The Volkswagen group consolidated its position as the world's third-largest car maker in 2009 and has ambitions to become number one by 2020.
This year it will launch 16 new cars to help it on its way to achieving that goal.
At the Detroit motor show we caught up with VW's head of research and development, Dr Ulrich Hackenberg, to learn something about the company's plans and the new powertrain technologies the group is working on.
Q) At Detroit 2009 you revealed the Concept Bluesport roadster. This year your colleagues at Audi are showing an electric coupe based on the same architecture. When will a decision be made about production plans for these cars?
A) Within the group there are some brands interested in using the architecture of the Concept Bluesport and I hope we can make a decision about whether to go ahead in the next one or two months. The financial crisis stretched the limit of our timing and some brands are saying they need engines with more power.
Q) The Beetle is now one of your oldest cars. How do you go about creating the next generation of a retro car such as this?
A) Actually, we are in the prototype stage already and I will be driving the car next week. I think it will appear in 2011 and there will be a coupe and a convertible again. We will move forward in one big step, keeping the same design language but making the car a bit more sporty and emotional.
Q) When will we be able to buy the Up!, the small car you have been showing in various forms at motor shows?
A) It will be out towards the end of 2011, first as a two-door and then as a four-door.
Q) What do you think are the most exciting engineering challenges today?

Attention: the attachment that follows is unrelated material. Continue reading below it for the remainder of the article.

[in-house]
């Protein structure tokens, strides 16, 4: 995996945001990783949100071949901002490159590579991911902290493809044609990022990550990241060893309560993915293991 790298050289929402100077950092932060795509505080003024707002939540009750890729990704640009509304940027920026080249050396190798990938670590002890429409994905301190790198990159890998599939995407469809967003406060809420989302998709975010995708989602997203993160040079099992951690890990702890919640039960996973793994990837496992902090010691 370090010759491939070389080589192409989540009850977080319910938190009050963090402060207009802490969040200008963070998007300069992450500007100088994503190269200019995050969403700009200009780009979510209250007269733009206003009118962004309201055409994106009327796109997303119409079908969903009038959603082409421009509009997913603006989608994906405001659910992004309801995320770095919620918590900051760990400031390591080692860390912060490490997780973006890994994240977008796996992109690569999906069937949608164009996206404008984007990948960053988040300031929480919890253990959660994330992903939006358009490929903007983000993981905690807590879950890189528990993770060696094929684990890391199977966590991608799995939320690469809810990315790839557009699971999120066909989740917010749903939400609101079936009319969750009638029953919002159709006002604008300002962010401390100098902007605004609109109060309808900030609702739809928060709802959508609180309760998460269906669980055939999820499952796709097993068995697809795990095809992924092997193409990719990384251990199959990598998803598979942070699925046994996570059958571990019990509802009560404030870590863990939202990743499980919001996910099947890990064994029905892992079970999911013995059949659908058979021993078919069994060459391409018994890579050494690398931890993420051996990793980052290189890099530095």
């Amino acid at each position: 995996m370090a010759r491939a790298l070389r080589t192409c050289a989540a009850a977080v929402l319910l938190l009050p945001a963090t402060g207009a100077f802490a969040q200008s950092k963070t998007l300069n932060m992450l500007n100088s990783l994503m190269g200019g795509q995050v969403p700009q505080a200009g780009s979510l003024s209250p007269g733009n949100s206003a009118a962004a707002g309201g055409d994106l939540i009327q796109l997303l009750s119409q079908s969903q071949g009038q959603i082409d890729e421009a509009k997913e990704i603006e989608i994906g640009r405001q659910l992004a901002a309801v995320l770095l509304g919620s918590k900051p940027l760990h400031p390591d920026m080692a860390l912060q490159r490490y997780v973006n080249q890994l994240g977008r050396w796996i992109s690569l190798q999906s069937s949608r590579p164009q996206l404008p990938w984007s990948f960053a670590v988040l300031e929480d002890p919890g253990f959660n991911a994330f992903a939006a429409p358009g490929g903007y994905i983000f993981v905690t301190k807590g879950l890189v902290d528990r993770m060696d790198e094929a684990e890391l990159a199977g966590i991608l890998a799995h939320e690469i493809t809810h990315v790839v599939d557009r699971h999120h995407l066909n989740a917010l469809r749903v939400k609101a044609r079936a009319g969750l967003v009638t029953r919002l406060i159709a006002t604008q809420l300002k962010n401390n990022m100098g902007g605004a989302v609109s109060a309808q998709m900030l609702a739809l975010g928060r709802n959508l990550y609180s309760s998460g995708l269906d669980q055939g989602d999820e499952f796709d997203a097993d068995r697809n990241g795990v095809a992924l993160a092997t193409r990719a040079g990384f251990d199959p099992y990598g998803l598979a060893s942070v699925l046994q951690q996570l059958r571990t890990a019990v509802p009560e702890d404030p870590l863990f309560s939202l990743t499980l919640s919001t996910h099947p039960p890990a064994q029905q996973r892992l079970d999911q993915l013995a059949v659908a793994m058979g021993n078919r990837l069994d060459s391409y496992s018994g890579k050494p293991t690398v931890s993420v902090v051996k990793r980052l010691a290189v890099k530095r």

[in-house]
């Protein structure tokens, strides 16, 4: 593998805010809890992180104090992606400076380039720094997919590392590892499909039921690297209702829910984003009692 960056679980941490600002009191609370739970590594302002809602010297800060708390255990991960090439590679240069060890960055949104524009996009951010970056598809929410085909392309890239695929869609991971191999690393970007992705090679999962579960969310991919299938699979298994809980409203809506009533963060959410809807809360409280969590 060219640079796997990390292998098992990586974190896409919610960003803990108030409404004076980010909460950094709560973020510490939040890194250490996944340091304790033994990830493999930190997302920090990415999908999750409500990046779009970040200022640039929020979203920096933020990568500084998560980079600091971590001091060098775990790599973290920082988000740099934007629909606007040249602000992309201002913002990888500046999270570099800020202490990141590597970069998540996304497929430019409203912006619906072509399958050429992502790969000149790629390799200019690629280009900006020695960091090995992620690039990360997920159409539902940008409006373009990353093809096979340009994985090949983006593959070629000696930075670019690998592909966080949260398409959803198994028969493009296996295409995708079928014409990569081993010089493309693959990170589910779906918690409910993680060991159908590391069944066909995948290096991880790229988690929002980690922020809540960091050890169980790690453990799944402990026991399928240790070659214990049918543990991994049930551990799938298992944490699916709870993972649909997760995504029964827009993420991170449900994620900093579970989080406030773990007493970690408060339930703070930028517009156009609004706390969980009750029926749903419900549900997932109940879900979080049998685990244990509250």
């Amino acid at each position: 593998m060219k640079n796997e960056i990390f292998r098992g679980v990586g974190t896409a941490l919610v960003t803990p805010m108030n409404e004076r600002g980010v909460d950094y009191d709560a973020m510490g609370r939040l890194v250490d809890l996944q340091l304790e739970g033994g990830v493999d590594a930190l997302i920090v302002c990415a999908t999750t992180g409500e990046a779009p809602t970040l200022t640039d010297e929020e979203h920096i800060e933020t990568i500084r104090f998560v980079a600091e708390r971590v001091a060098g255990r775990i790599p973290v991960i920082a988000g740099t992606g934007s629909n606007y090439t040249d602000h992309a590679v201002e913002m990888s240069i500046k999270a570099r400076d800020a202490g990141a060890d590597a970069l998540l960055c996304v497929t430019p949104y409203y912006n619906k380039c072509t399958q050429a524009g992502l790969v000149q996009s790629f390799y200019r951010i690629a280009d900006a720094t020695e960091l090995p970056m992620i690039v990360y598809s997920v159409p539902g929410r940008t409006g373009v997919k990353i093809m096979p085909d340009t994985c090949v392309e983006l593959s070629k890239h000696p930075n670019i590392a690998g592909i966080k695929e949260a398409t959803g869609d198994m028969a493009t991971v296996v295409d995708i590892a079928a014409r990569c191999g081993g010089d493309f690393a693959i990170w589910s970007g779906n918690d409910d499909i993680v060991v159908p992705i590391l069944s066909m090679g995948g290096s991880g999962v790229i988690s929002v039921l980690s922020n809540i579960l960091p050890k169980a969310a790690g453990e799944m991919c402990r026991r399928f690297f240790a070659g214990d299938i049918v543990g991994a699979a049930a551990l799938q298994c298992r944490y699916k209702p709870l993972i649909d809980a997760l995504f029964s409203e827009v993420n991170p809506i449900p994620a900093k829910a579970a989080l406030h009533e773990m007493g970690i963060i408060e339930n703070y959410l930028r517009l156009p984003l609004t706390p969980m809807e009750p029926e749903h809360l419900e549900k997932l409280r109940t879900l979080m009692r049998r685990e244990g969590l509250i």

A) I would say the most exciting engineering challenge of the moment is the development of electric vehicles. Globally, they are a niche, but in some mega-cities it could be there will be rules and incentives that will accelerate the whole process of switching to electric cars.
Every customer is looking to maintain mobility and does not want to lose it. The technology we are investing in now will be the technology in use for the next years. The batteries are currently very expensive but prices will go down.
Q) Are there still things you can do to improve the efficiency of petrol engines?
A) We have already started downsizing, and we see some possibilities to go a little further forward there. There could be more use of three-cylinder engines, maybe with some form of electrification. We are working intensively on what you might call classical technologies.
Q) With the Euro VI regulations for diesel engines due to come into force in 2014, will they become so expensive that hybrids will be cheaper?
A) Hybrids will still be more expensive than a Euro VI TDI, but the two are coming closer together. Hybrid is a technology that customers are asking for and there are a lot of incentives for them worldwide.
Q) What are the realistic prospects for hydrogen fuel-cell vehicles in the comparatively near future?
A) If you take a helicopter view, fuel cells are the right way to go. But you need hydrogen, which uses a lot of electrical energy to produce. You then have to transport it and store it, which means cooling it and keeping it under very high pressure.
So, on a well-to-wheel basis it is not the right way, but as a technology it is absolutely not dead. We are not pushing as hard as we are with electric vehicles, but we are at the same level as the other manufacturers. We have the technology and the cars, but there are still some aspects to be solved.